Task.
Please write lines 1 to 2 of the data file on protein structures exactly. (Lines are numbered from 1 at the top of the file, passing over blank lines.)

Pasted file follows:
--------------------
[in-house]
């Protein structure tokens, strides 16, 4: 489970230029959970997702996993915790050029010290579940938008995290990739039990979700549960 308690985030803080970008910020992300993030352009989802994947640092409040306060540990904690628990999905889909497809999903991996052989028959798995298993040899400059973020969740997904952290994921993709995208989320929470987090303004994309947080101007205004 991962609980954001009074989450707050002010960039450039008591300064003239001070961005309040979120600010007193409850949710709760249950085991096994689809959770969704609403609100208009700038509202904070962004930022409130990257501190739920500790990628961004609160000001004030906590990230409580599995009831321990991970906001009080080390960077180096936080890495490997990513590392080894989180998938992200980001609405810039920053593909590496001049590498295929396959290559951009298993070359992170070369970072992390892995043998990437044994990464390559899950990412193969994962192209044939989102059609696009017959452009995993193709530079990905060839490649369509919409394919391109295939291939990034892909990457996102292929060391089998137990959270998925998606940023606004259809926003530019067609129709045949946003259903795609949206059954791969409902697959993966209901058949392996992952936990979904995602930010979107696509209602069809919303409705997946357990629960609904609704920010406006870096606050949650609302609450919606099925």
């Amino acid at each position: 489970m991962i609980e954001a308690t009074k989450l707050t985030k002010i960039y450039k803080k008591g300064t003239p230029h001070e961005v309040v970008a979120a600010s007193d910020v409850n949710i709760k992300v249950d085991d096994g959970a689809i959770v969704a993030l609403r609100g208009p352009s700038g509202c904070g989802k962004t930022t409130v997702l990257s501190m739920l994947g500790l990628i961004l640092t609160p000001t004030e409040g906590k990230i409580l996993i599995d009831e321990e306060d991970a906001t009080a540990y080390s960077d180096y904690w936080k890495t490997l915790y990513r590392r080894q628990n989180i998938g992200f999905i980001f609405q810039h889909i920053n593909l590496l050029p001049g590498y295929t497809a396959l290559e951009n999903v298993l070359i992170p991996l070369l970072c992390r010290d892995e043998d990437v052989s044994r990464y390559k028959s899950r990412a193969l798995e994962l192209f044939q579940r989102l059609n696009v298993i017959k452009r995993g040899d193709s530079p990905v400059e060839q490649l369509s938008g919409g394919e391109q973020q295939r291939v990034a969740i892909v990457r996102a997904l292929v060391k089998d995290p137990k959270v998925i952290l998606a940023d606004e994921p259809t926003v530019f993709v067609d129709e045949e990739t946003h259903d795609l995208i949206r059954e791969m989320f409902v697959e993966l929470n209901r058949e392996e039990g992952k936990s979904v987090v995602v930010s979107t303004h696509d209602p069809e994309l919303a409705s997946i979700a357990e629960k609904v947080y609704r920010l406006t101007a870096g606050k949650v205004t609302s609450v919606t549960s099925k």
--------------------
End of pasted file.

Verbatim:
[in-house]
């Protein structure tokens, strides 16, 4: 489970230029959970997702996993915790050029010290579940938008995290990739039990979700549960 308690985030803080970008910020992300993030352009989802994947640092409040306060540990904690628990999905889909497809999903991996052989028959798995298993040899400059973020969740997904952290994921993709995208989320929470987090303004994309947080101007205004 991962609980954001009074989450707050002010960039450039008591300064003239001070961005309040979120600010007193409850949710709760249950085991096994689809959770969704609403609100208009700038509202904070962004930022409130990257501190739920500790990628961004609160000001004030906590990230409580599995009831321990991970906001009080080390960077180096936080890495490997990513590392080894989180998938992200980001609405810039920053593909590496001049590498295929396959290559951009298993070359992170070369970072992390892995043998990437044994990464390559899950990412193969994962192209044939989102059609696009017959452009995993193709530079990905060839490649369509919409394919391109295939291939990034892909990457996102292929060391089998137990959270998925998606940023606004259809926003530019067609129709045949946003259903795609949206059954791969409902697959993966209901058949392996992952936990979904995602930010979107696509209602069809919303409705997946357990629960609904609704920010406006870096606050949650609302609450919606099925």